Kobo Vox and Pulse: "How is Kindle going to catch up with us?"
Kobo Vox is a 7-inch Android 3.2 Gingerbread tablet pre-loaded with an enhanced version of Kobo’s eReader as well as a number of apps, including Zinio. The screen tech for the Vox tablet is FFS+ (Fringe Field Switching), which is similar to the IPS (In-plane Switching) display in the Kindle Fire, but is theoretically capable of sharper white/grey reproduction, increased brightness, and reduced color deviation.
With Kobo Pulse, the company is attempting to enhance the eReading experience by allowing readers to comment and discuss a book within the context of the book’s pages. Integration with Facebook allows readers to share their comments on Facebook, but also allows members of the Kobo community to discover the books their friends are reading—including book authors. Readers can also connect with new Kobo friends based on book affinity, author affinity, and more.
Earlier today in downtown San Francisco, TabTimes met with Kobo General Manager Matthew Welch, who was kind enough to answer several of our questions.
TabTimes: What’s the state of Kobo’s business these days?
Matthew Welch: The company is basically two years old, and we’ve gone to 5 million users globally, with 2.5 million in the U.S. And if you look at the Android store globally, we’re the number one eReader app in the world. And the iOS store, we’re always one of the tops, but obviously Apple has a home field advantage with iBook, so you’re never really going to be the top of that store, but it’s pretty impressive if you take the numbers over all.
We’ve really been emphasizing social reading. It’s a key area for us. At the last F8 conference on stage, when they were doing their Open Graph thing , it was Netflix for video, Spotify for music, and Kobo for eReading. So we’re Facebook’s only eReading partner across the world.
Interacting within the pages of the book is starting to catch on. As an example, earlier this week, we wrote about Subtext's enhanced reading app, which adds social elements. it seems like there are some interesting implications in allowing readers to become a part of the book.
Absolutely. I don’t know if the future of book-writing becomes collaborative—probably. That’s the level of futurism I’m not quite at yet. We’re going to try to crack the social piece first. So the next step for us is better social discovery. We don’t want to make you re-create your own social network. We’re all already on Twitter and Facebook. So why redo all that? You want to make your comment? Make your comment, and then push it all out to the Facebook ticker. And the next thing we’re going to allow people to do is find people and your friends who have similar interests and discover what books they’re reading.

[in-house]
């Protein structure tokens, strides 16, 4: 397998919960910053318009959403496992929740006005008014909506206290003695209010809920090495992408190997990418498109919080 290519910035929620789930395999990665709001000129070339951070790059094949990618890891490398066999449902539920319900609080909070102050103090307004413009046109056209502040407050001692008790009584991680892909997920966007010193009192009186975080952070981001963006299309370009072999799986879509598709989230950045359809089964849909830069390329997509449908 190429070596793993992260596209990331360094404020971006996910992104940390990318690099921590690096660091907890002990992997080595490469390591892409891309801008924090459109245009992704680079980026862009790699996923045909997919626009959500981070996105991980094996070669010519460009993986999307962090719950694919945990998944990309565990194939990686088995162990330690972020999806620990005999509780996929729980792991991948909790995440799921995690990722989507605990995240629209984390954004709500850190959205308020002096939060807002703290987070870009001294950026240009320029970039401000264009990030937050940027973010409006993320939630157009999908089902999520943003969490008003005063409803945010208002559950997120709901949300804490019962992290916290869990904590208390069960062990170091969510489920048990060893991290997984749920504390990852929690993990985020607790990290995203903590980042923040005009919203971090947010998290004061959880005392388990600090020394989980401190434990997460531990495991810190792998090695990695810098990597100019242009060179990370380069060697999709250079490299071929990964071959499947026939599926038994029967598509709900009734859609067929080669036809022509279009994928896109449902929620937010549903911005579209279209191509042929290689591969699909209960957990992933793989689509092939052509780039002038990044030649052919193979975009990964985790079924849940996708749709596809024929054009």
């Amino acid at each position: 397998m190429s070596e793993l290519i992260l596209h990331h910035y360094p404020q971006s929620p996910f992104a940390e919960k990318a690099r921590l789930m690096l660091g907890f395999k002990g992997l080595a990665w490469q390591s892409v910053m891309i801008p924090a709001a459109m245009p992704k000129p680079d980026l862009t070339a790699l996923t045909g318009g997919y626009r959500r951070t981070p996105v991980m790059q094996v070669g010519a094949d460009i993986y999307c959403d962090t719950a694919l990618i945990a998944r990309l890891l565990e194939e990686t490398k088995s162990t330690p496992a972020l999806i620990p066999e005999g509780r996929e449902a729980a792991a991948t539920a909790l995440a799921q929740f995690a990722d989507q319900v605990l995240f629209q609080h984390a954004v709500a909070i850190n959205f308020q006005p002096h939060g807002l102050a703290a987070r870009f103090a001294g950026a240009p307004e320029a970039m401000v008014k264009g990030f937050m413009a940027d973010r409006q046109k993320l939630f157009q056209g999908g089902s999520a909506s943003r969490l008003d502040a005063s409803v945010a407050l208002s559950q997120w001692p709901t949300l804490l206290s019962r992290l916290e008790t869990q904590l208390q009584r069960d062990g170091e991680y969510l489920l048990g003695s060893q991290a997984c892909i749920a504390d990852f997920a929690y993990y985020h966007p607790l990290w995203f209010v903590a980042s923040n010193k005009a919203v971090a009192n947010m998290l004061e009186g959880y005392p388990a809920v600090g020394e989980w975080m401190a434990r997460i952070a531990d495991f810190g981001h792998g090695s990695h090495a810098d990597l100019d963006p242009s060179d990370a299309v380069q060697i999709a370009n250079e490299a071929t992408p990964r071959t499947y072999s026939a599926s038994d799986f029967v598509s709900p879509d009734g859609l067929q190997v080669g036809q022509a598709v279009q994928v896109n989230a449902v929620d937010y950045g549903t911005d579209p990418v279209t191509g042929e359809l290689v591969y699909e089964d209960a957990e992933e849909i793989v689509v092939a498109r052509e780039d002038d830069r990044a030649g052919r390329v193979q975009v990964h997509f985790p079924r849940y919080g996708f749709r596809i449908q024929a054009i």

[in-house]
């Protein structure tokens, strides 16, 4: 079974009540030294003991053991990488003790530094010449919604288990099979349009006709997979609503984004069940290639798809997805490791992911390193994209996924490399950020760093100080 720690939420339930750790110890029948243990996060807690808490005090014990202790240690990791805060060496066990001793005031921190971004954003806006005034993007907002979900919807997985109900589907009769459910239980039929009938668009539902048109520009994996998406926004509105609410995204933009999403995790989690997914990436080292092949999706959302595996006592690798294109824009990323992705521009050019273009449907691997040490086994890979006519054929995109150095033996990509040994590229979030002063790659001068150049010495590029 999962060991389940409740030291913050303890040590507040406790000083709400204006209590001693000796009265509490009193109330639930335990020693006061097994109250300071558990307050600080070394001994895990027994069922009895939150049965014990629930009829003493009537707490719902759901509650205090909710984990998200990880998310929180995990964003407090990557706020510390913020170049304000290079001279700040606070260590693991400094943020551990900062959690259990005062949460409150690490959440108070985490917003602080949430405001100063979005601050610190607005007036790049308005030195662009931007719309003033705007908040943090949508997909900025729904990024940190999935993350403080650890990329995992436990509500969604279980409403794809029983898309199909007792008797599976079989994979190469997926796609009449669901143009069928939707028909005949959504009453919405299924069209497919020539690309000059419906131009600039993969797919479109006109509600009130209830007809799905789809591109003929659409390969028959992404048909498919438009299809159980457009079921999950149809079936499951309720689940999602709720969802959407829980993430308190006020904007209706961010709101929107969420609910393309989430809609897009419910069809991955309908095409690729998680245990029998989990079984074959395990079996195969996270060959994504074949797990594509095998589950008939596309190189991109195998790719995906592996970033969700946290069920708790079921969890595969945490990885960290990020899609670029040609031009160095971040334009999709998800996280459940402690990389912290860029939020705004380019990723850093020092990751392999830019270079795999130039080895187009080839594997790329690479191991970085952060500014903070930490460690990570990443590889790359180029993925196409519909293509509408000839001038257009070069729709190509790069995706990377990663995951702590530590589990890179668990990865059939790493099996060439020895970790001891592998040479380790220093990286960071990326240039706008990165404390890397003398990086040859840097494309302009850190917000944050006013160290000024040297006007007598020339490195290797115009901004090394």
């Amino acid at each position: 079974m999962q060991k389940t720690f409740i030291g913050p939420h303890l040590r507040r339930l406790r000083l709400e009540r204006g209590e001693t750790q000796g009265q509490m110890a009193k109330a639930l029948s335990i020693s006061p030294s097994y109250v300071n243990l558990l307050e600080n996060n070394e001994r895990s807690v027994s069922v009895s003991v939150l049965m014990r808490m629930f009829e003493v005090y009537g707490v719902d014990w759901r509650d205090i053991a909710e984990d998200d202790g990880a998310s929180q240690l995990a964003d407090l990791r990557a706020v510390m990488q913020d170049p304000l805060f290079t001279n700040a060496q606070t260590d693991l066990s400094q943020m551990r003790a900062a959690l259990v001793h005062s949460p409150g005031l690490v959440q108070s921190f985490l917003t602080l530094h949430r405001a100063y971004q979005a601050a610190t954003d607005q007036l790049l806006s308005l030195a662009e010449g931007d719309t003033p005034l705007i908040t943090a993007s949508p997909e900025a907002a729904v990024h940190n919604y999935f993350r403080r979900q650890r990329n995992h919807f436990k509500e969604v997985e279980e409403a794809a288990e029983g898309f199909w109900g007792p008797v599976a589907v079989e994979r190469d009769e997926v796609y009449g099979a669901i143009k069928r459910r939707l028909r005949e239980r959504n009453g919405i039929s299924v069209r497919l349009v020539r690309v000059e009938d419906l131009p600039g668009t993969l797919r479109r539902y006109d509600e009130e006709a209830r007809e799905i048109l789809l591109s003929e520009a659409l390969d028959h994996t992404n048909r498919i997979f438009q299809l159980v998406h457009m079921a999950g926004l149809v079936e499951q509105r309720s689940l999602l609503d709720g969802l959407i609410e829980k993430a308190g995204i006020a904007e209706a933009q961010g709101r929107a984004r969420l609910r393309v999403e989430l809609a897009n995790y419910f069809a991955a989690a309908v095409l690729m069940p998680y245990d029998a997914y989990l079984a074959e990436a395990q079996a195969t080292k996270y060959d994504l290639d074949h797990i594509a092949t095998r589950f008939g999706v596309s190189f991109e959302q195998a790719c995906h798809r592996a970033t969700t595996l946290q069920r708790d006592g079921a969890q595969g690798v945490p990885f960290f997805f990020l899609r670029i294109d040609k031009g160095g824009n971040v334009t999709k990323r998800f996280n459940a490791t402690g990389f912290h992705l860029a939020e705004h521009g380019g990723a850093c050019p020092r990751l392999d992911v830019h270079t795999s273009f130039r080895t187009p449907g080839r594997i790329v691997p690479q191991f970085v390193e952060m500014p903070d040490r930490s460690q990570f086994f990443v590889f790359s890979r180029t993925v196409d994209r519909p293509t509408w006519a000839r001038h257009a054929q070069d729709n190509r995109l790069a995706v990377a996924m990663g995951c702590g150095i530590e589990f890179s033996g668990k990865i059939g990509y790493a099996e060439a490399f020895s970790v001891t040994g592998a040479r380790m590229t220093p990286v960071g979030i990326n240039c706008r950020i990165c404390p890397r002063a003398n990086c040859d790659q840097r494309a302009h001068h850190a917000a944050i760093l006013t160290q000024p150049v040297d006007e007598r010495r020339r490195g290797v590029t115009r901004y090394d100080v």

You would think by now someone would have figured out social discovery of books. But we haven’t. In and of itself, this seems like a good opportunity.
So we’ve got two approaches. We’ve got machine learning on one side, and we’ve got the social graph on the other side. You put those two things together and you nail it.
What about the hardware side of Kobo?
On the hardware side, we really stand for reading. We’re not calling the Kobo Vox a tablet, we’re calling it an eReader. You can’t do an e-ink screen with a color tablet right now, unfortunately. So we looked around for the best alternative? And we found this FFS+ technology, which is used in the cockpits in airplanes. It seems like Amazon is going more into media consumption with video and music. We’re staying true to reading, and a lot of people want to read outside.
Part two of the story is a little thing we like to call freedom. It’s the philosophy of our company, and it’s what people really mean when they use the word "open". You should be able to have all of your content anywhere and everywhere you go. In general content works this way, except for books on the Kindle. You’ve bought all these books, and then you want to upgrade to a social reading experience, you can’t take the books with you. They’re stuck with Amazon--
--The thing Amazon does well, however, is that they have apps across every platform , so you can read your books on any device.
Yeah, but they don’t have a good social platform. A lot of people want to read in Kobo’s reading environment. It’s just a better social environment. So what, do you have to buy all those books twice now? The thing that sneaks up on people that they don’t know about is that when they buy their first Kindle, they’re effectively getting married to Jeff Bezos. And guess what? When you get divorced from Jeff Bezos, guess how many books you’re going to take with you? Zero.
What’s your growth strategy? And how are you going to compete with Amazon? They’re huge.
It depends on what country you’re coming from. In the U.S., we’re in Target, we’re in Best Buy. We’re in Fry's. But if you look at Canada, we’re affiliated with Chapters, the largest bookstore there. And in the UK, we’re associated with W.H. Smith, and in France, we’re going to be announcing an alliance with FNAC, which is the largest in France. So companies around the world who want to get into the eBook game are starting to ally with us. So if you take the global view the question is in fact the opposite: How is Kindle going to catch up to us?
Clearly in the U.S., Amazon has a dominant position. But we do have fantastic distribution, and our emphasis on social reflects the modern road we live in.